COVID-19: The Musical

The Coronavirus has Affected the Music Department at Elkhorn North High School


By McKenna Ostler, Reporter

Every aspect of life has been altered by COVID-19, but no one talks about how it has changed the music department at local schools.

“Our typical competition season was called off because of the number of schools that would be coming together for events, and the tight quarters of having buses for homeroom areas,” said Mr. Matthew Rom, the instrumental music director at Elkhorn North High School. The change of the marching band season is one of the bigger changes that students have had to get used to.

Alexander Ellefson is in his third year of marching band and choir. “Marching band’s competition season has been depressing but we’re lucky that we had a chance to perform a show in the first place,” said Ellefson.

 It is important to look at this year’s schedule, and changes with a grateful heart and open mind.

Drum Majors, Hannah Stone(L) and Ethan Edwards(R) receiving an award from Elkhorn Highschool.

Rachel Simmons, the vocal music director, is in her 14th year of teaching. “I don’t know what I was anticipating for this year.  I knew it was going to come with some hurdles.  I am so pleased that we are able to sing,” said Simmons.

“The biggest struggle so far was in the beginning of the year when the choir room didn’t have great ventilation yet, so we could only hum inside,” said Ellefson. The choir used to have to travel to the tennis courts to sing, but thanks to new changes made, students are able to sing inside again, but with many more restrictions.

 “We are able to sing in the space for 30 minutes at the most, at which time we will move to an alternate location to either continue singing or work on other skills,” said Simmons.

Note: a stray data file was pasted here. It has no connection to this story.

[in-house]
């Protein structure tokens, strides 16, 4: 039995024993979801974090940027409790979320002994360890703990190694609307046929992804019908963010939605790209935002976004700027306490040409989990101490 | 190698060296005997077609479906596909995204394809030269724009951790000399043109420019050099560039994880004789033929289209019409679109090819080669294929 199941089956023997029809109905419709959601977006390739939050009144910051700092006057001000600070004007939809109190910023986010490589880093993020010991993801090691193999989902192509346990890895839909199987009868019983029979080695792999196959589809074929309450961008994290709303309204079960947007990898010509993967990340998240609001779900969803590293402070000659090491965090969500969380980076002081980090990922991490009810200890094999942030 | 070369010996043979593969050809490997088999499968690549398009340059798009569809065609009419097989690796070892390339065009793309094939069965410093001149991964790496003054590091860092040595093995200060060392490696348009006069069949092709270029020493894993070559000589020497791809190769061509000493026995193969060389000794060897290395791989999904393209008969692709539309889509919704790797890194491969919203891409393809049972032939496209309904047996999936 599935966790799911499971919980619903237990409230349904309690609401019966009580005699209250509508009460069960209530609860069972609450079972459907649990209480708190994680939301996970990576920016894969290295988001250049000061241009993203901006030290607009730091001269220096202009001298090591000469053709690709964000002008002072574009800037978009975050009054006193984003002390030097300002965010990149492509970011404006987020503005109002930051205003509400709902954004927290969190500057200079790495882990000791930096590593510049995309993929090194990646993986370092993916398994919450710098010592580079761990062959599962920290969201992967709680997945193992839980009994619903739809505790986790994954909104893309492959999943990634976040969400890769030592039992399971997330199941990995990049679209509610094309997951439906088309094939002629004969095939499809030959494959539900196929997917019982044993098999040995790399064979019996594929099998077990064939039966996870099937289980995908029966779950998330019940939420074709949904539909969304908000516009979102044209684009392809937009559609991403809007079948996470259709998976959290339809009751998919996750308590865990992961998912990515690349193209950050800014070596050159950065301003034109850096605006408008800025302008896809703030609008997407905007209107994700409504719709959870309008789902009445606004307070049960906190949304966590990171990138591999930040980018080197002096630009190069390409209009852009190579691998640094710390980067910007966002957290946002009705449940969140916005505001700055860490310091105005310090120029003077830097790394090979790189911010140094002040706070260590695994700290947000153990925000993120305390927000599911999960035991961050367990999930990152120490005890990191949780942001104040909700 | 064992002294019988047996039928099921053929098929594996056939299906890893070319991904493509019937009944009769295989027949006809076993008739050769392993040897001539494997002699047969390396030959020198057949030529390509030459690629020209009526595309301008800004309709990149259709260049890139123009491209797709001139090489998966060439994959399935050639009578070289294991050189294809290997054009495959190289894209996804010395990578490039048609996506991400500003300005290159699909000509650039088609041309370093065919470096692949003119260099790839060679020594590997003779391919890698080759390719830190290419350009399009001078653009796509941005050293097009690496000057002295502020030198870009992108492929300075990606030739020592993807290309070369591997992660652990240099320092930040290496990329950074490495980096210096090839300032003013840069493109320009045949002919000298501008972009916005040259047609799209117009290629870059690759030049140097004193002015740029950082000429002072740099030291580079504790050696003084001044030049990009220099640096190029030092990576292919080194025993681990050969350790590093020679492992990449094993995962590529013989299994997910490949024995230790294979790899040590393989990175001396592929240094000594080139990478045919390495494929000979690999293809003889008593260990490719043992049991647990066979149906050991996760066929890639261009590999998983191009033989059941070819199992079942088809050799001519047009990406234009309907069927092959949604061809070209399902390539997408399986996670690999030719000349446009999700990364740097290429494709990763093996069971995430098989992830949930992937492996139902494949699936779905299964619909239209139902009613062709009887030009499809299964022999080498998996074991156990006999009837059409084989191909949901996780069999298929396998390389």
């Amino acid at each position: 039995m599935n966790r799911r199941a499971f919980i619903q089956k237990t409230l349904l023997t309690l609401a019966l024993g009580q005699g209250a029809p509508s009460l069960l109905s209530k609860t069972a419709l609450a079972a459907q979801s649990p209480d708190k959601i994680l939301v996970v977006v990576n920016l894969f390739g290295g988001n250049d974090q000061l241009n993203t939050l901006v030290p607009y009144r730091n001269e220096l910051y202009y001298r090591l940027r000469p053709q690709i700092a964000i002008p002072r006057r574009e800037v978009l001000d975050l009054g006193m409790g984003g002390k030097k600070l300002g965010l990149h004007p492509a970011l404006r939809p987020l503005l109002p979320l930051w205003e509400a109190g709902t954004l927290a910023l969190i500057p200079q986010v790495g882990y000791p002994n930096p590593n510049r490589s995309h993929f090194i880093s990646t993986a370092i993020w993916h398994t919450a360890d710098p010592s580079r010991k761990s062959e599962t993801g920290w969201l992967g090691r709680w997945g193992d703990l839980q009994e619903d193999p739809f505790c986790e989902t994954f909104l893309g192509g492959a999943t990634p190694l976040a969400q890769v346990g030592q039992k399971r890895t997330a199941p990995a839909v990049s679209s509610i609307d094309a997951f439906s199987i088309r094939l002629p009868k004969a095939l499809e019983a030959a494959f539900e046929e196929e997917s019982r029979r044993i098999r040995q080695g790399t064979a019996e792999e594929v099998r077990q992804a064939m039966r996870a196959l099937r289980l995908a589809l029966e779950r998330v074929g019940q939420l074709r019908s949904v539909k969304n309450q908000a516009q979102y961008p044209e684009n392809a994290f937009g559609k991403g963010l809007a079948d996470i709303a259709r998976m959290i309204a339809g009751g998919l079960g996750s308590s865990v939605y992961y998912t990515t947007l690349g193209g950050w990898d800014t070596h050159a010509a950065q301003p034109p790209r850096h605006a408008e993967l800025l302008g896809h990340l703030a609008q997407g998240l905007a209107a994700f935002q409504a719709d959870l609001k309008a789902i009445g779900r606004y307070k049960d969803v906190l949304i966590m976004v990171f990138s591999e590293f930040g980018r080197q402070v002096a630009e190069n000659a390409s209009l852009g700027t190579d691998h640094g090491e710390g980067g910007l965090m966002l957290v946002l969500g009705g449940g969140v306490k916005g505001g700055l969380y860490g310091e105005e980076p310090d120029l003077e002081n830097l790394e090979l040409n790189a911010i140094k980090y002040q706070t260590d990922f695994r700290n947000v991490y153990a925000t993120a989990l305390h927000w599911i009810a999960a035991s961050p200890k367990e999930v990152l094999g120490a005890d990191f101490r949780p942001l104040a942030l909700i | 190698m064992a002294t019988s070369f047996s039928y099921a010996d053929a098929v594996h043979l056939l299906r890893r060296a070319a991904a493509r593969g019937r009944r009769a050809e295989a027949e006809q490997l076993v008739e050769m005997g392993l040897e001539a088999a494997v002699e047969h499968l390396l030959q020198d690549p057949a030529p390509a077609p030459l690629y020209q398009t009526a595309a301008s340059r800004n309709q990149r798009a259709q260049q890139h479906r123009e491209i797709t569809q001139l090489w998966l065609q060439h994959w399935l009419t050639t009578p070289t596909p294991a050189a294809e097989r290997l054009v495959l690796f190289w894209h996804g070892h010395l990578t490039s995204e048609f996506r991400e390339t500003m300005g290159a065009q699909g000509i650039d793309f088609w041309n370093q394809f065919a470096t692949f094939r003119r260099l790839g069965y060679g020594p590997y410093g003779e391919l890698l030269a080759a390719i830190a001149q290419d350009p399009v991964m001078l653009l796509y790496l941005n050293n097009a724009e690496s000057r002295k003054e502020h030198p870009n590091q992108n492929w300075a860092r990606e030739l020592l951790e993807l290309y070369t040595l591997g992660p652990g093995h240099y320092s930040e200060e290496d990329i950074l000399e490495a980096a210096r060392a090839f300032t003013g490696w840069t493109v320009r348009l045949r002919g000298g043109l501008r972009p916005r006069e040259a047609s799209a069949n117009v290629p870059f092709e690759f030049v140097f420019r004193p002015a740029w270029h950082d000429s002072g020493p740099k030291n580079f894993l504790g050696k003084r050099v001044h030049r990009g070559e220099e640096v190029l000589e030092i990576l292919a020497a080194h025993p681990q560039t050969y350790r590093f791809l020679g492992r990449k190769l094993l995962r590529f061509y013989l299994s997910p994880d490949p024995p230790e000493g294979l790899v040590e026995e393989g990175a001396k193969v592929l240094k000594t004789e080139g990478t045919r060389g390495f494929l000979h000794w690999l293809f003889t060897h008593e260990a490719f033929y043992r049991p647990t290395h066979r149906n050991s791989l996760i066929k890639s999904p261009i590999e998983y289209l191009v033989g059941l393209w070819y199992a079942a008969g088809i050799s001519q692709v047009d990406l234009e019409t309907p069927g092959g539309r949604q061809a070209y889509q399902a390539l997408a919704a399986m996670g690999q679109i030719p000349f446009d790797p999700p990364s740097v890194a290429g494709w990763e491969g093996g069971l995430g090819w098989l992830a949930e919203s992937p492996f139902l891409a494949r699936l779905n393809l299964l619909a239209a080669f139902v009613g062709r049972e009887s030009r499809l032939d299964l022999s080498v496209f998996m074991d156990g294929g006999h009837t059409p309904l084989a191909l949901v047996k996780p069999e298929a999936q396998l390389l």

Students are already expected by the school to wear a mask, and stay 6 feet apart as much as possible. For choir students, all of this is just added on top of this. 

“In marching band, we aren’t allowed to have uniforms and our band camp had gotten dumbed down to 4 hours a day instead of 8 hours a day,” said Ellefson. These were some of the biggest adjustments students had to make. Cutting the band camp hours in half made learning the marching band show a much quicker process, but the band was able to pull it together. 

“So much of vocal music is listening, watching, and critiquing.  When students are wearing a mask, it is difficult to adjust their vowels. I have to rely much more on my ear than on the visuals the students are providing,” said Simmons. There have been a lot of struggles and new methods used this year, but thankfully, things have worked out so far, and have been made more bearable.

“Outside of football games, we’ve taken part in two exhibitions, one with EHS and one with ESHS, to perform for each other and at least get part of the marching band experience,” said Ellefson. Mr. Rom, with the help of surrounding band directors, was able to set up these exhibitions and football game performances to help make this year seem a little more normal.

“This year has been an exercise in realizing what I am grateful for,” said Simmons. 2020 has been a very trying time for everyone, but it has been a good learning experience for not only the students in these activities, but also the staff.

“It’s been very hectic, but it’s been more enjoyable than I thought it might be. The slower pace and lack of competitions has allowed me the chance to have a fall with my family, which honestly is something I’ve never had,” said Rom. Even though it can be difficult, people have found a way to see the good that has come out of this year